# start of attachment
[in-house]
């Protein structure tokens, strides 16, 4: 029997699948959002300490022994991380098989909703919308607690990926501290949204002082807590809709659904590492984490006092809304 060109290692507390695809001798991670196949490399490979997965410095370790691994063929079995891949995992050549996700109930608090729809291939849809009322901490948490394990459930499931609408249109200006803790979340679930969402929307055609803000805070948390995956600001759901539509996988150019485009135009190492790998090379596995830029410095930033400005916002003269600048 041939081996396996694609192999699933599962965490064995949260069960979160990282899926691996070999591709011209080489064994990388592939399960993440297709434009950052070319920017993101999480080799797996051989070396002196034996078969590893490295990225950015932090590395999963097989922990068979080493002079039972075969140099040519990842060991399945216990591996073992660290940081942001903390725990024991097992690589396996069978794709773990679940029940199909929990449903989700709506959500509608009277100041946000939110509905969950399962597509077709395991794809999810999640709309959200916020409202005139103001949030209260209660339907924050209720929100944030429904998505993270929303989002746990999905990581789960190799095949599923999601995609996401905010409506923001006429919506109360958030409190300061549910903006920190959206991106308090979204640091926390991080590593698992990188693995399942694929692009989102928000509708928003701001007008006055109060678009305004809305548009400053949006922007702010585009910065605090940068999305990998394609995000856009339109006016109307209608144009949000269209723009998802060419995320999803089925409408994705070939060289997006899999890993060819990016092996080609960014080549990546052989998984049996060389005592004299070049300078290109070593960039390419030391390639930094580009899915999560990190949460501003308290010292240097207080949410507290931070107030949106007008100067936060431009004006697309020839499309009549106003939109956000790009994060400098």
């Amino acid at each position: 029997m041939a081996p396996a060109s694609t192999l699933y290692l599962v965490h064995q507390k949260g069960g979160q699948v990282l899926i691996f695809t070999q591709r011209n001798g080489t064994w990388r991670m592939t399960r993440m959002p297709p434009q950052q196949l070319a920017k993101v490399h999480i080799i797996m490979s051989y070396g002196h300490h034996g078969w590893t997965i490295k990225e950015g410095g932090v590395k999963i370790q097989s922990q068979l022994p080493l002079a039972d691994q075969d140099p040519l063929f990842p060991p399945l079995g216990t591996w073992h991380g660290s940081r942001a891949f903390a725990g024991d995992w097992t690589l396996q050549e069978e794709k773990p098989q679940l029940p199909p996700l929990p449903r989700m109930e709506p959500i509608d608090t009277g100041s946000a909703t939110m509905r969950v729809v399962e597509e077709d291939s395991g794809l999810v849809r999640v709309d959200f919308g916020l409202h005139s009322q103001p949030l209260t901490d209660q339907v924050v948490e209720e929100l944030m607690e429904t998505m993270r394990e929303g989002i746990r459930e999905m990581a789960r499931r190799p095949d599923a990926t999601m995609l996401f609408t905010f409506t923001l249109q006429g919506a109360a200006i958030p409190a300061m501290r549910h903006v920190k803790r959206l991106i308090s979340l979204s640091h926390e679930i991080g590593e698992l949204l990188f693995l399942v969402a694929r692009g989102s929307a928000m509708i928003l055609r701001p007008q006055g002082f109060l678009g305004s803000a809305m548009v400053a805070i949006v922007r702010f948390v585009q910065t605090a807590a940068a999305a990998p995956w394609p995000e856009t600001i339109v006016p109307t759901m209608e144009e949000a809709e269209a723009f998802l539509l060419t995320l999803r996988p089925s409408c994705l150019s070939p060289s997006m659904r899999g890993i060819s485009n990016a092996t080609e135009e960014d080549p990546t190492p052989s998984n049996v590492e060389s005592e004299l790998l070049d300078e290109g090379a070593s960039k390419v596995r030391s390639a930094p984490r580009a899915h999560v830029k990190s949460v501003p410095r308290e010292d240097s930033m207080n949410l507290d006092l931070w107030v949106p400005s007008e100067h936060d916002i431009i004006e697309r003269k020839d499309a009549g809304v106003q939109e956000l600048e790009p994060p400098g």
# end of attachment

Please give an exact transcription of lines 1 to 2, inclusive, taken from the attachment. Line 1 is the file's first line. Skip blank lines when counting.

[in-house]
């Protein structure tokens, strides 16, 4: 029997699948959002300490022994991380098989909703919308607690990926501290949204002082807590809709659904590492984490006092809304 060109290692507390695809001798991670196949490399490979997965410095370790691994063929079995891949995992050549996700109930608090729809291939849809009322901490948490394990459930499931609408249109200006803790979340679930969402929307055609803000805070948390995956600001759901539509996988150019485009135009190492790998090379596995830029410095930033400005916002003269600048 041939081996396996694609192999699933599962965490064995949260069960979160990282899926691996070999591709011209080489064994990388592939399960993440297709434009950052070319920017993101999480080799797996051989070396002196034996078969590893490295990225950015932090590395999963097989922990068979080493002079039972075969140099040519990842060991399945216990591996073992660290940081942001903390725990024991097992690589396996069978794709773990679940029940199909929990449903989700709506959500509608009277100041946000939110509905969950399962597509077709395991794809999810999640709309959200916020409202005139103001949030209260209660339907924050209720929100944030429904998505993270929303989002746990999905990581789960190799095949599923999601995609996401905010409506923001006429919506109360958030409190300061549910903006920190959206991106308090979204640091926390991080590593698992990188693995399942694929692009989102928000509708928003701001007008006055109060678009305004809305548009400053949006922007702010585009910065605090940068999305990998394609995000856009339109006016109307209608144009949000269209723009998802060419995320999803089925409408994705070939060289997006899999890993060819990016092996080609960014080549990546052989998984049996060389005592004299070049300078290109070593960039390419030391390639930094580009899915999560990190949460501003308290010292240097207080949410507290931070107030949106007008100067936060431009004006697309020839499309009549106003939109956000790009994060400098």